For a long time now I’ve commuted with a pannier (office) bag and a bar bag. These have worked really well, especially on 18.5 miles commutes verses a rucksack on my back which put too much pressure on my body. The bar bag was a useful place to keep keys and valuables as well as my front light battery pack. I also didn’t like a sweaty-rucksack-back on hot days.
I see a lot of commuters with rucksacks and my bags are starting to show their age, so I decided to try a rucksack for a week before investing in new ones. My commute for some time has been a lot less than when I started with this setup, but I kept the same setup. Currently my commute is only 12.5 miles and the weather was hot, so it felt like a good time to try.
After a couple of weeks at 12.5 miles I can confirm:
- One bag is better than two; carrying two bags around is more hassle
- A rucksack is an easy bag to carry
- Clipping bags on and off wastes time
- A bar bag makes it difficult to fit a front light (or a second in my case), I have to have an accessory bar hanging the light below the bag
- Luggage on the bike does seem to weigh the rear end down
- On hot days you get a very sweaty back with or without a rucksack, so it doesn’t make much of a difference
- A rucksack is lighter, no rack is required either
- A rucksack is cheaper
- A rucksack doesn’t require fitting stuff to my bike or replacing it once it is worn out or breaks
The flip side is that for longer commutes I’d still probably want to mount the bag on the bike, but I think I’d try and wean myself off the bar bag. Besides, I’m not looking to commute any more than 12.5 miles 🙂
My chain was getting worn, so I cleaned up bluebell, removed the rack, bar bag mount and accessory bar and set her up:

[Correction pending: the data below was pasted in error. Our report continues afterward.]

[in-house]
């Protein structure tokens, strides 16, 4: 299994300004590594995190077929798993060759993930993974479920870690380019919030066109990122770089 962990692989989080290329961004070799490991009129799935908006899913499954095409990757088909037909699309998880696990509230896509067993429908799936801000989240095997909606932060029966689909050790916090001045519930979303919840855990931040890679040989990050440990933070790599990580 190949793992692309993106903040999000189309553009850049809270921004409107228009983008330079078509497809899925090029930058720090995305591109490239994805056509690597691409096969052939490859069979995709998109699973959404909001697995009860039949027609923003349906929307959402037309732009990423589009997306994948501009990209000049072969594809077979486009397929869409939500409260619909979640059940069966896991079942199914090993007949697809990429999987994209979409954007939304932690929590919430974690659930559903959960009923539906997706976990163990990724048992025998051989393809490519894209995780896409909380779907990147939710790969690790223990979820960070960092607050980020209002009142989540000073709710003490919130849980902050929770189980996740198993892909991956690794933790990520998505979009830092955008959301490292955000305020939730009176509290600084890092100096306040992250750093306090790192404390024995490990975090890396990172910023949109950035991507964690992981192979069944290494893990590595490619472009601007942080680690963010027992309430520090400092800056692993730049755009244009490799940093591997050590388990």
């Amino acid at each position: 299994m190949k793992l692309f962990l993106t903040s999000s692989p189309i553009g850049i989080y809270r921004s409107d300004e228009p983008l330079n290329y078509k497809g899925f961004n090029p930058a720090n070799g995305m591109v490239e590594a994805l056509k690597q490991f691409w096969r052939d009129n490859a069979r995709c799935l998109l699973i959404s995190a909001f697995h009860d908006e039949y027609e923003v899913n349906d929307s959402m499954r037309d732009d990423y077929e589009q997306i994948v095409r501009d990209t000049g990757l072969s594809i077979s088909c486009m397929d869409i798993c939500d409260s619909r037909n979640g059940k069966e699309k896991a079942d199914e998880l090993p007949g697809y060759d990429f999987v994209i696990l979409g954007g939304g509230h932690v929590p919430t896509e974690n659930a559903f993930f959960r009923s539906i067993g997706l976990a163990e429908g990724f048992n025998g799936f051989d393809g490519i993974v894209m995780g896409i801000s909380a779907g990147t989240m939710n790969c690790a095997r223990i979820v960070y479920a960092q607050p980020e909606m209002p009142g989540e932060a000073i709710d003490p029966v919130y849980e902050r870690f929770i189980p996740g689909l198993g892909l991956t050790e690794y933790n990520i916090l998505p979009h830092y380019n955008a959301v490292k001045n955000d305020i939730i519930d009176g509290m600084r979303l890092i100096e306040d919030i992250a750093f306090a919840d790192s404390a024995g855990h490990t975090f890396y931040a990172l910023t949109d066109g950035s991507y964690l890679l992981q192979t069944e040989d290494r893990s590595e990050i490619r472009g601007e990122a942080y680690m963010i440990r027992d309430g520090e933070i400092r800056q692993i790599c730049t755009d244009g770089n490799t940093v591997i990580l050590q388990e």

She’s a little more lively but still heavy, the rucksack is working well and I can always put the rack back on, it’s only 4 hex socket cap bolts after all. (Yes, that is a ~960g rear tyre, well spotted – once worn out I will replace with something a little lighter)
One day I might even fit the drop bars that my first Thorn Raven came with, but there’s other maintenance I need to do on here at some point before then.
In all my years of cycling I’ve whimped out at the thought of clipless pedals (a.k.a. clip-in pedals). The price of them and shoes seemed to be putting me off too.
But it turns out there are cheap ones available and £60 will buy you shoes, SPD (Shimano) cleats and pedals. Before Christmas I purchased the shoes and cleats with a view of fitting to my single sided touring pedals that I’ve had in stock since I bought a bike several years back, that didn’t happen. Then I acquired some double sided SPD pedals from my brother, so I then had a couple of options that didn’t happen.
- I cleaned bluebell before swapping winter tyres for normal ones (she was pretty dirty and it’s a good idea to clean a bike before swapping tyres because you can then store the clean tyres).
- I degreased my chain and tightened up the eccentric bottom bracket.
- I fitted new brake blocks.
- Re-indexed my gears…. Only kidding, I ride Rohloff 🙂
Then, I got carried away and in a fit of madness I fitted the pedals and put on my new shoes, cleats as loose as possible… Test ride around the garden… I don’t know what I was scared about!
These Shimano SH56 cleats allow easy sideways slide, twist or angled disengagement (I said it, it must be correct). The SH51 cleats are not for me and scare me, they are not for a learner like me. Since the cleats are cheap I may one day switch to them, but I can’t see why I would.
Other brands may be better or worse, I just went for what’s cheap and popular.
Here’s my attempt at a video showing my hand pulling and pushing the shoe in the right directions and then angling my foot (fishing???) to detach the shoe from the pedal:
First and probably last video! The birds in my back garden were mocking / heckling me.
Don’t fear cleats, just get easy release ones and setup the pedals for easy release.
I rode to work and back without falling off too, so can you!
I love new brakes.
I recently replaced my chain, I then notice a grinding noise coming from the Rohloff side of things. It’s nothing to worry about… but it is something that is must and can easily be fixed…
I’ve had this before when I’ve over tightened the eccentric bottom bracket, so I loosened that up a bit and tried another test ride. The grinding noise was still there under power / high tension on the chain.
The Rohloff sprocket is normally reversible (13T is the exception I think), so I took the beast (Park Chain Whip) and whipped it off, flipped it over and the problem is solved.